Inferno Festival 2012 — night 2 pics & review (Church of Misery, Triptykon, 1349, The Konsortium & more)
BBG is back in Oslo, this time for Inferno. Here’s what he’s catching at the Norwegian metal festival…
Church of Misery
It’s late and I’m strolling down Karl Johan’s Gate in Oslo, trying to snag a snack at one of the only late-night spots in the area, 7-11 (it’s not only NYC that they’ve infiltrated). A young woman aggressively walks over to me and says something in Norwegian that I clearly don’t understand, and like any ugly American I respond with an “excuse me?”. The girl fires back with a “Hi, handsome” and asks if I like her with a very pointed look of intent… Like Whodini said, the freaks come out at night.
Night fell on day two of the Inferno Festival (day 1 review/pics HERE) and instead of being dispersed across many clubs in the city, the creatures of the night (in this case, the bullet belted and corpse-painted set) converged on a single area, connecting clubs Rockefeller & John Dee. The two clubs are interconnected with a third stage (Rockefeller Annex) serving as the all-important metal-merch area, housing all manner of silver rings, zillion-dollar Morbid Angel ultra-limited boxsets, and your basic assortment of metal patches. The mighty Neseblod Records (home of the black metal museum that I visited last time I was here) had also set up shop, selling wares from their jaw-droppingly extensive collection.
Bands were staggered across the two stages with the show opening at a whopping 5:45PM with an appearance by Corpus Mortale at John Dee. Due to prior obligations, I stumbled into the venue in time to catch Anaal Nathrakh, missing Trollfest, Undying Inc, and the previously mentioned festival day opener.
Anaal Nathrakh played the Rockefeller stage at 7:45PM and the band was noticeably missing Mick Kenney, one half of the mostly-studio project. Vocalist V.I.T.R.I.O.L. (Dave Hunt) commented that problems at the US border (UK-born Kinney now lives in the states) had kept Kinney from performing at Inferno Festival, but the band forged on and seemed no worse for the wear. The band dedicated “Submission is For The Weak” from Codex Necro to the US Border authorities.
Maybe it was the Integrity sticker on the bassist’s instrument, but I think Anaal Nathrakh has a distinct hardcore feel live. Hunt jerks around and slithers on stage like a hardcore vocalist yet when the songs require clean singing, he executes them perfectly. Awesome set, with my personal highlight being the blistering “The Final Submission”.
The Konsortium, a supergroup featuring shrouded members of Mayhem and Kvelertak (I do believe it was their lead vocalist), followed on John Dee. Wearing white masks, the band played their version of black metal/thrash to the room, with the lead vocalist toting a copy of the New Testament. While bibles on stage at a metal show are hardly a new thing, this copy clearly had lyrics written inside of it (just an observation, no judgement). The band didn’t leave much of an impression, positive or negative, and felt more like black metal by committee, not consortium.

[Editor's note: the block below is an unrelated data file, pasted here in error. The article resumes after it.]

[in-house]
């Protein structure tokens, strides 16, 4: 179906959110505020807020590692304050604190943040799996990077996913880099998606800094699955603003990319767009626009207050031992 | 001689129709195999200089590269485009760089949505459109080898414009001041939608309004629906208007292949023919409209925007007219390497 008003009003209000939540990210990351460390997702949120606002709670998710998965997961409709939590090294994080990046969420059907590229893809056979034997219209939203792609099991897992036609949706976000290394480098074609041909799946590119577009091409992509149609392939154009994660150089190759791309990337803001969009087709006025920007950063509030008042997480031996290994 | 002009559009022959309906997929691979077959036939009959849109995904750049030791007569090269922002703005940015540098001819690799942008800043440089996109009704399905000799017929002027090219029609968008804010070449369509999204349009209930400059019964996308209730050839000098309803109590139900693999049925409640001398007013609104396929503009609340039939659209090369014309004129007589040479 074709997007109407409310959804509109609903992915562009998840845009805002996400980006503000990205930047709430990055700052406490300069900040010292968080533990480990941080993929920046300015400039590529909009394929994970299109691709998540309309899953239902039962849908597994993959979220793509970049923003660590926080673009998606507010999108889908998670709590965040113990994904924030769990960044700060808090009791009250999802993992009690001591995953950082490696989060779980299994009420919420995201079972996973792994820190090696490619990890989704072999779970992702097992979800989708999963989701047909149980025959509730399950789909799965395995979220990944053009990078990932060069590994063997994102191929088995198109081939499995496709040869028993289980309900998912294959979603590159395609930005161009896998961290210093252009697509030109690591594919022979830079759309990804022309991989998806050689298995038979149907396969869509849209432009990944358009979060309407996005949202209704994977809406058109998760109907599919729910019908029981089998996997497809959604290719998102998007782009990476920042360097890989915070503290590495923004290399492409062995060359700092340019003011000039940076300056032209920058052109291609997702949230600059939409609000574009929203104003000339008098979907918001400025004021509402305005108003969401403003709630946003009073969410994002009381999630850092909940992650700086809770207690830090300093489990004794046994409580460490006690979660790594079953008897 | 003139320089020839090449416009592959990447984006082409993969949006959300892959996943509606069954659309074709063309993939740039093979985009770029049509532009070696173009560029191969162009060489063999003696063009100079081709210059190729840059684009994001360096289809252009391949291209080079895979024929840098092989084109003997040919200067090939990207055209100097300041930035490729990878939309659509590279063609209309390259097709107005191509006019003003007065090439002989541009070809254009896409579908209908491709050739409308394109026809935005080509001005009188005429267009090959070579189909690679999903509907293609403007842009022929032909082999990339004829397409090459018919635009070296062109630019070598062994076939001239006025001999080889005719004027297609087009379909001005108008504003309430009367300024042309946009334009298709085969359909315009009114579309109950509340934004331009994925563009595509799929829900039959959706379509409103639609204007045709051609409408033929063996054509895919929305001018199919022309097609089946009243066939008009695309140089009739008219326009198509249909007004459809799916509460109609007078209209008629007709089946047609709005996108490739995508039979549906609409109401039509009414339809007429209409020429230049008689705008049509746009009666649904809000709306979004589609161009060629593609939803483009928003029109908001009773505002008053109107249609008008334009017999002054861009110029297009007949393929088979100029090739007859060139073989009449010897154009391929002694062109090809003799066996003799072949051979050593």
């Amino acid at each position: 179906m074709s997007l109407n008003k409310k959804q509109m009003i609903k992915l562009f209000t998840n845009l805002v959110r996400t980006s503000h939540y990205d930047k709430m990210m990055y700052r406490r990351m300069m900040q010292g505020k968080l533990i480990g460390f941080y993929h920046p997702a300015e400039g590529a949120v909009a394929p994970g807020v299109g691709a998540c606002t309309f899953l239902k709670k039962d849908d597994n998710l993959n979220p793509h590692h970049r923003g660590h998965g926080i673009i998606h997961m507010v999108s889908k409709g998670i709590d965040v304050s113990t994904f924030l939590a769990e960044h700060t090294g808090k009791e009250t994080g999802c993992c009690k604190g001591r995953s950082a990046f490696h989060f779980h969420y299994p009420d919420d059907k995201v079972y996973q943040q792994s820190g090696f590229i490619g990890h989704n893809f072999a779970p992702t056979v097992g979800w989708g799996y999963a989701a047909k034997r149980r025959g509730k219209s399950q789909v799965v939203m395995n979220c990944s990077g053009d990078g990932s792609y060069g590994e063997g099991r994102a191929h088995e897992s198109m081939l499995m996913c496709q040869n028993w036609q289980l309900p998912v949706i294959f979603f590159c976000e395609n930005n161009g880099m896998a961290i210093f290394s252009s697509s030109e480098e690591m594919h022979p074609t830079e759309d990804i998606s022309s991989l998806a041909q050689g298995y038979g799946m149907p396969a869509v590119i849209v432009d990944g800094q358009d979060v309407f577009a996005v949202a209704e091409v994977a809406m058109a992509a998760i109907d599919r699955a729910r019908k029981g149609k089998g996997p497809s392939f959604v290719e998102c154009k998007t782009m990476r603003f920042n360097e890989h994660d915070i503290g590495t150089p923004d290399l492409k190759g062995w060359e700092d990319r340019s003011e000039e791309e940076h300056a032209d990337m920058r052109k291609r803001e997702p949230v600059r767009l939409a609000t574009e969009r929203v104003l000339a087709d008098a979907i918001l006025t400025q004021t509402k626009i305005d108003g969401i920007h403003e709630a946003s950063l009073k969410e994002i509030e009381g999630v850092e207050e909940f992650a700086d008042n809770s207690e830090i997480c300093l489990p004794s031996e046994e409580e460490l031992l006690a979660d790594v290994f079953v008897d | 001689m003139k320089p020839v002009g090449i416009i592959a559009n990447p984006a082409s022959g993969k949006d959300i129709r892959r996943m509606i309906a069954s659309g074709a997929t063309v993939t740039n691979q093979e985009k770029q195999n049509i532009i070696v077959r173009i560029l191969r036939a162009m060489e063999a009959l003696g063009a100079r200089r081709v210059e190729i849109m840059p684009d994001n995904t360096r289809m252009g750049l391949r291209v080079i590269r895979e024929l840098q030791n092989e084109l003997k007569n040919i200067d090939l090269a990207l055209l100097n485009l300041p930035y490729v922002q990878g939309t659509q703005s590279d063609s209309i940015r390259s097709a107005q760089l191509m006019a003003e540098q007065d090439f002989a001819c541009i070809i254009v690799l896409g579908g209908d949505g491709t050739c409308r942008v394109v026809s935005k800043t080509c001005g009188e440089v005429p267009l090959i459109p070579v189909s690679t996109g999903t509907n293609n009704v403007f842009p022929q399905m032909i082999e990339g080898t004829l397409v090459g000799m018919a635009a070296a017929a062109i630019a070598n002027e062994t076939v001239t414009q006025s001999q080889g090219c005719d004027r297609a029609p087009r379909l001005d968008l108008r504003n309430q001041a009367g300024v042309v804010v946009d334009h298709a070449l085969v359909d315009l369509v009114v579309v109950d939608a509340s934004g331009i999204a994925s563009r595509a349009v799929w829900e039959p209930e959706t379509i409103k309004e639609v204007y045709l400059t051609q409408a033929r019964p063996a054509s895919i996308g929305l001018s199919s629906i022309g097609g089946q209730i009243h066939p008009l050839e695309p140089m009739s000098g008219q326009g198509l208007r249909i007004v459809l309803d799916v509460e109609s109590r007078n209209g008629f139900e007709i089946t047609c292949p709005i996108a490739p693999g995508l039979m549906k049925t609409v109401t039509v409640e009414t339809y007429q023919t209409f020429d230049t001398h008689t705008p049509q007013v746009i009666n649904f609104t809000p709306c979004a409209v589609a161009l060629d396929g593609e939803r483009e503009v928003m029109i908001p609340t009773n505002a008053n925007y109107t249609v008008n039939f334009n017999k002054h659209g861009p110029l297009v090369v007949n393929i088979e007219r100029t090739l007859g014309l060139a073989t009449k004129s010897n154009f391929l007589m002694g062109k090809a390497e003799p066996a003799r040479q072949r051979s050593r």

White corpse-paint followed the white-masked when 1349 played the next set at the big Rockefeller stage. The band was much tighter than my previous experiences with them and the crowd energy was high during their performance as well. While I have waivered regarding 1349, their showing at Rockefeller renewed my faith.
Considering the list of bands that preceeded Vesen, a black-metal thrash crew from Oslo, I was intrigued at where they sat in the lineup. While Vesen is hardly breaking any new territory, their thrash-attack was energetic and compelling live. Fun set from this Norwegian four-piece.
The stage at Rockefeller was curtained when I got in place for Triptykon but I could hear the vocals being checked over the PA:
“COOKIE! COOKIE! C is for COOKIE! COOKIES GOOD! COOKIES GEEEUHRRR…” said the voice in a Cookie Monster style growl.
There is no evidence that Tom Warrior was responsible for that Sesame Street impression, but I’d like to think that he was.
Then the curtains parted and Triptykon came on stage. The band performed pieces from their recent Eparistera Daimones in addition to classic Celtic Frost tracks like “Circle of The Tyrants” and “The Usurper” featuring Ravn of 1349 on vocals. The band was definitely tight and delivered an excellent set with thick and hearty guitar tones that sounded amazing on the ample Rockefeller PA (not that a single band was poorly mixed in that room… I just think Triptykon sounded the best).
I then headed to the basement to see a band that I have longed to see for years…. Church of Misery! Church of Misery do a perfect mix of classic, bluesy doom riffs with sludge and have the sickening vocals of Hideki Fukasawa over top of it all. Booming, jaw-dropping and laser-precise, there was a moment during their set that I was convinced that Church of Misery was the baddest motherfucking band on the planet. One thing is for sure, they rip.
If there ever was a band that would enforce my “OMG Church of Misery is the best band evar” theory, it would be Borknagar who was up next. The band practices in progressive, folk-y style metal with keyboards and black metal tendencies but with none of those, you know, memorable parts. Kind of a sour note to end the night on the big stage and overall, but at least I saw some incredible music today.
More pictures from the whole day below….
with Ravn on vocals for “The Usurper”
Church of Misery